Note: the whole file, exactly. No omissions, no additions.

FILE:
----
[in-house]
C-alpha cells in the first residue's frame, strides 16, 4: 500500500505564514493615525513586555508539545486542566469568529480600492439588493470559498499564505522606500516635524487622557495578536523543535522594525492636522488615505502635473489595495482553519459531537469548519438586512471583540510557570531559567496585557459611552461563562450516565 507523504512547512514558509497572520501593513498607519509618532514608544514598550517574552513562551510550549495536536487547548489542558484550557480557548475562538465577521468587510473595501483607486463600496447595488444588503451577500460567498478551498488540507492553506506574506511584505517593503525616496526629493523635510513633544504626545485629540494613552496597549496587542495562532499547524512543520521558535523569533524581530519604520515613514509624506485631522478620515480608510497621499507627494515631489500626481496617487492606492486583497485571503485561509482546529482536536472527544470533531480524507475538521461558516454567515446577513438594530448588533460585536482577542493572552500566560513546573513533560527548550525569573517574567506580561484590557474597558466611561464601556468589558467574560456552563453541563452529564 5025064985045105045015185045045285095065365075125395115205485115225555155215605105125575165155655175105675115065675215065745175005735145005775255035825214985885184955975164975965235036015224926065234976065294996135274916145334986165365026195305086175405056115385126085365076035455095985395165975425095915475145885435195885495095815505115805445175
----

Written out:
[in-house]
C-alpha cells in the first residue's frame, strides 16, 4: 500500500505564514493615525513586555508539545486542566469568529480600492439588493470559498499564505522606500516635524487622557495578536523543535522594525492636522488615505502635473489595495482553519459531537469548519438586512471583540510557570531559567496585557459611552461563562450516565 507523504512547512514558509497572520501593513498607519509618532514608544514598550517574552513562551510550549495536536487547548489542558484550557480557548475562538465577521468587510473595501483607486463600496447595488444588503451577500460567498478551498488540507492553506506574506511584505517593503525616496526629493523635510513633544504626545485629540494613552496597549496587542495562532499547524512543520521558535523569533524581530519604520515613514509624506485631522478620515480608510497621499507627494515631489500626481496617487492606492486583497485571503485561509482546529482536536472527544470533531480524507475538521461558516454567515446577513438594530448588533460585536482577542493572552500566560513546573513533560527548550525569573517574567506580561484590557474597558466611561464601556468589558467574560456552563453541563452529564 5025064985045105045015185045045285095065365075125395115205485115225555155215605105125575165155655175105675115065675215065745175005735145005775255035825214985885184955975164975965235036015224926065234976065294996135274916145334986165365026195305086175405056115385126085365076035455095985395165975425095915475145885435195885495095815505115805445175